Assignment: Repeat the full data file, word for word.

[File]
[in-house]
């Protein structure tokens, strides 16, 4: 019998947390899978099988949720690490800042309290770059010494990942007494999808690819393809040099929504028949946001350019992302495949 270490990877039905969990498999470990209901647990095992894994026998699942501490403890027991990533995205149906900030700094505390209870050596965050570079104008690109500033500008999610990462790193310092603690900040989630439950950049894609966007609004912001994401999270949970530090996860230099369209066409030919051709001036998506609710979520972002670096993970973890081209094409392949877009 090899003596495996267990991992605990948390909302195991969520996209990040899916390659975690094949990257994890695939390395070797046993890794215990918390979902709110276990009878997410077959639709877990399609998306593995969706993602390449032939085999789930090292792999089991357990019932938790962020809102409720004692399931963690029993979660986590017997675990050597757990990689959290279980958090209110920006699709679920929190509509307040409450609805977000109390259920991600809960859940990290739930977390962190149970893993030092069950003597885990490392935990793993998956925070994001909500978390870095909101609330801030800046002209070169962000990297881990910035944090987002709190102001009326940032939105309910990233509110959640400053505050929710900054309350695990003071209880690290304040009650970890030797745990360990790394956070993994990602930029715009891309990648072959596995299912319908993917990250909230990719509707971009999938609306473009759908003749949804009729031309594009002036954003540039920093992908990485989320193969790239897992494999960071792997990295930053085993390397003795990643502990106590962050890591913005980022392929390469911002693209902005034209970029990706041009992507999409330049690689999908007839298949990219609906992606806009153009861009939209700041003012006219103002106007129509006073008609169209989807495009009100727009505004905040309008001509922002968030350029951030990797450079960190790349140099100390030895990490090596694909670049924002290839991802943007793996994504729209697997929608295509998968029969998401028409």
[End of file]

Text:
[in-house]
């Protein structure tokens, strides 16, 4: 019998947390899978099988949720690490800042309290770059010494990942007494999808690819393809040099929504028949946001350019992302495949 270490990877039905969990498999470990209901647990095992894994026998699942501490403890027991990533995205149906900030700094505390209870050596965050570079104008690109500033500008999610990462790193310092603690900040989630439950950049894609966007609004912001994401999270949970530090996860230099369209066409030919051709001036998506609710979520972002670096993970973890081209094409392949877009 090899003596495996267990991992605990948390909302195991969520996209990040899916390659975690094949990257994890695939390395070797046993890794215990918390979902709110276990009878997410077959639709877990399609998306593995969706993602390449032939085999789930090292792999089991357990019932938790962020809102409720004692399931963690029993979660986590017997675990050597757990990689959290279980958090209110920006699709679920929190509509307040409450609805977000109390259920991600809960859940990290739930977390962190149970893993030092069950003597885990490392935990793993998956925070994001909500978390870095909101609330801030800046002209070169962000990297881990910035944090987002709190102001009326940032939105309910990233509110959640400053505050929710900054309350695990003071209880690290304040009650970890030797745990360990790394956070993994990602930029715009891309990648072959596995299912319908993917990250909230990719509707971009999938609306473009759908003749949804009729031309594009002036954003540039920093992908990485989320193969790239897992494999960071792997990295930053085993390397003795990643502990106590962050890591913005980022392929390469911002693209902005034209970029990706041009992507999409330049690689999908007839298949990219609906992606806009153009861009939209700041003012006219103002106007129509006073008609169209989807495009009100727009505004905040309008001509922002968030350029951030990797450079960190790349140099100390030895990490090596694909670049924002290839991802943007793996994504729209697997929608295509998968029969998401028409």